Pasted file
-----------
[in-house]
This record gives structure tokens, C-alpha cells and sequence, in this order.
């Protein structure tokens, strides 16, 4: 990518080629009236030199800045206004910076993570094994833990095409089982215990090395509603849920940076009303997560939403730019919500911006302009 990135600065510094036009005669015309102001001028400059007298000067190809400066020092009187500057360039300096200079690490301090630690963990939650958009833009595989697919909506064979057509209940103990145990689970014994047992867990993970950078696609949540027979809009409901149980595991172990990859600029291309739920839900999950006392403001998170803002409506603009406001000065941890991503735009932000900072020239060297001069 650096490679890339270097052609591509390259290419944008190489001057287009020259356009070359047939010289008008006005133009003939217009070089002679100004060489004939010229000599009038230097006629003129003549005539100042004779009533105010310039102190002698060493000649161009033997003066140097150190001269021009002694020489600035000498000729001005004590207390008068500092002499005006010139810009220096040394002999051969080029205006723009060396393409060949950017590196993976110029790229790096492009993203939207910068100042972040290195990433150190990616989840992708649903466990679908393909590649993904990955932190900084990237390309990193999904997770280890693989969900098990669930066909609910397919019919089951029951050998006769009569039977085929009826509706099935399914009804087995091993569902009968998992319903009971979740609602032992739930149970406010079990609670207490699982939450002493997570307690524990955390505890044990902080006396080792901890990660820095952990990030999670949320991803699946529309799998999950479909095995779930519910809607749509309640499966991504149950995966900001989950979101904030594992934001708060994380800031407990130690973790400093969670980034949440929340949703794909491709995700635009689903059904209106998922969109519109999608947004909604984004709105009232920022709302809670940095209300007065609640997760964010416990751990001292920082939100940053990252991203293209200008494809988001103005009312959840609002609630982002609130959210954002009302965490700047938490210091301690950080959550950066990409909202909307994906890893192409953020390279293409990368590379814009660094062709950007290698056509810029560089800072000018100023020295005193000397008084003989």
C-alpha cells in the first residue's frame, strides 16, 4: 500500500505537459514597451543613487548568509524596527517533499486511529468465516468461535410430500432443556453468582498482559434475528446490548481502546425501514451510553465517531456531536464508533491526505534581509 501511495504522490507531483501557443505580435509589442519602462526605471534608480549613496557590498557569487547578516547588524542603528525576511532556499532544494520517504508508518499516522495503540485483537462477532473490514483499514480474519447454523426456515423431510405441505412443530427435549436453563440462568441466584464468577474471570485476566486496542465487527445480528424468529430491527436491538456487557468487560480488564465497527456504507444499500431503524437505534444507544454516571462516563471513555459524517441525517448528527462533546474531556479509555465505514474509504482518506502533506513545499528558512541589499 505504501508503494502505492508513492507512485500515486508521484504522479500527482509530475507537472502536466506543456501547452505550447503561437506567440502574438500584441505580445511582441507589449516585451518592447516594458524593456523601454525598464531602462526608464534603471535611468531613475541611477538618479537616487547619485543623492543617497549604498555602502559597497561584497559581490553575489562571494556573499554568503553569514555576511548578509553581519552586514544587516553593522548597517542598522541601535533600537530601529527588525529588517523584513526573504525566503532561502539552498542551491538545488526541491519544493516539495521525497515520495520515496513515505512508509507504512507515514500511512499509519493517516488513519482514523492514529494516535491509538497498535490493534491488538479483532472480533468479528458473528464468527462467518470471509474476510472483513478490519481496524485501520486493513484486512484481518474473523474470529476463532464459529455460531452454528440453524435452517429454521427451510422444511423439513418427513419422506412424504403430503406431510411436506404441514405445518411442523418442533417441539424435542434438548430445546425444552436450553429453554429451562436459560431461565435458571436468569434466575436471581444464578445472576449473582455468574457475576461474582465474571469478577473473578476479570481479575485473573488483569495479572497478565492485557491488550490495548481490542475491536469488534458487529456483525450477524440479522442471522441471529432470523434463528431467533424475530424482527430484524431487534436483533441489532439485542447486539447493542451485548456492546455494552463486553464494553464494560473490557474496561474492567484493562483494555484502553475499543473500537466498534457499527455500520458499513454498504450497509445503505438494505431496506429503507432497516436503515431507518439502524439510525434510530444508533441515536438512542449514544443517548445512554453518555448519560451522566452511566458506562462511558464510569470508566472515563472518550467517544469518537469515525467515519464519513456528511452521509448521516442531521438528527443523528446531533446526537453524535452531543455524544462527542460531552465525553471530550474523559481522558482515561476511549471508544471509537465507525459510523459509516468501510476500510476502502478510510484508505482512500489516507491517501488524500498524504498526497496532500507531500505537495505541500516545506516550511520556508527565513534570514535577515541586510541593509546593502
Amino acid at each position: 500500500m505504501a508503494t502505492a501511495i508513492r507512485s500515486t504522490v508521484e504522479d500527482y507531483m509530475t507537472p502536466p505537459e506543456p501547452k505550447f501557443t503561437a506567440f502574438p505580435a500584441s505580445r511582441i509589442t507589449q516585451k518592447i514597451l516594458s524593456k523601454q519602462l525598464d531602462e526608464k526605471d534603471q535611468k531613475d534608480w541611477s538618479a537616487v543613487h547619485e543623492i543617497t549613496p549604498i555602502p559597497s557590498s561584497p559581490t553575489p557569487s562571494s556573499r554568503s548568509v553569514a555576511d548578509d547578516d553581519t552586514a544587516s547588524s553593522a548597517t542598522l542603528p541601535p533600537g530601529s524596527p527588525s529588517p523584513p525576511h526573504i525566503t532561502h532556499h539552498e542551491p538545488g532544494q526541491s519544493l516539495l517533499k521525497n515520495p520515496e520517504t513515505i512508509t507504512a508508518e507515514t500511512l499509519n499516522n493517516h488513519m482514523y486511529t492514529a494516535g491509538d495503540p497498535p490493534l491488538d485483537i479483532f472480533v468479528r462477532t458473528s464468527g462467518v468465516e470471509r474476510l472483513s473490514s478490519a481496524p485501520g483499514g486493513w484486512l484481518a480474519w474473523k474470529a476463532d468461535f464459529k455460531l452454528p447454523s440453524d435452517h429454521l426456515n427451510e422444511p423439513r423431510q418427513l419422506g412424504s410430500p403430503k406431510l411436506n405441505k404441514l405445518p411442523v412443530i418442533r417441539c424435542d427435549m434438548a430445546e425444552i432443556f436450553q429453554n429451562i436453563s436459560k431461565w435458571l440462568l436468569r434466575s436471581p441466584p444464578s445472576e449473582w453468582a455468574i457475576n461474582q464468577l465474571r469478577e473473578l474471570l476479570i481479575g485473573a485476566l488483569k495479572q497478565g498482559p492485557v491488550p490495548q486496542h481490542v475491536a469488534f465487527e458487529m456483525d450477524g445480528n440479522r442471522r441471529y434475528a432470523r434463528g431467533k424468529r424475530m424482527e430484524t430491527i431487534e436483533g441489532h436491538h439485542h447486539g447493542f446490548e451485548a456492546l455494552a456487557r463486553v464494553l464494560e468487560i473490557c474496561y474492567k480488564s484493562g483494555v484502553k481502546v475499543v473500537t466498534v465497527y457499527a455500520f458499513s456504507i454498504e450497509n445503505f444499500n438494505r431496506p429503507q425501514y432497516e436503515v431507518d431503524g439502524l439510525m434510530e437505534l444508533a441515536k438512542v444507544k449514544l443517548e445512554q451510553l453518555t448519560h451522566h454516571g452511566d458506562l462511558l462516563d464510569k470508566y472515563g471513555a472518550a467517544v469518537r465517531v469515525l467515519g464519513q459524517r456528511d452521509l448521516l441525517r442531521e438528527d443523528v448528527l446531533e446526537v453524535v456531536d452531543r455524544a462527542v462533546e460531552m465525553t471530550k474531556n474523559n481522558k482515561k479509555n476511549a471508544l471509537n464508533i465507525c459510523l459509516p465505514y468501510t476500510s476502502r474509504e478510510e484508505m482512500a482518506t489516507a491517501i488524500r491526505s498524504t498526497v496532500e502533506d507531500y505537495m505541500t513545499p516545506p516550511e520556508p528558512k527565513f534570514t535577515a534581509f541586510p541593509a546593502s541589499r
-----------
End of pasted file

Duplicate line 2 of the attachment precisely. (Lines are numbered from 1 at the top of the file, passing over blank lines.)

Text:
This record gives structure tokens, C-alpha cells and sequence, in this order.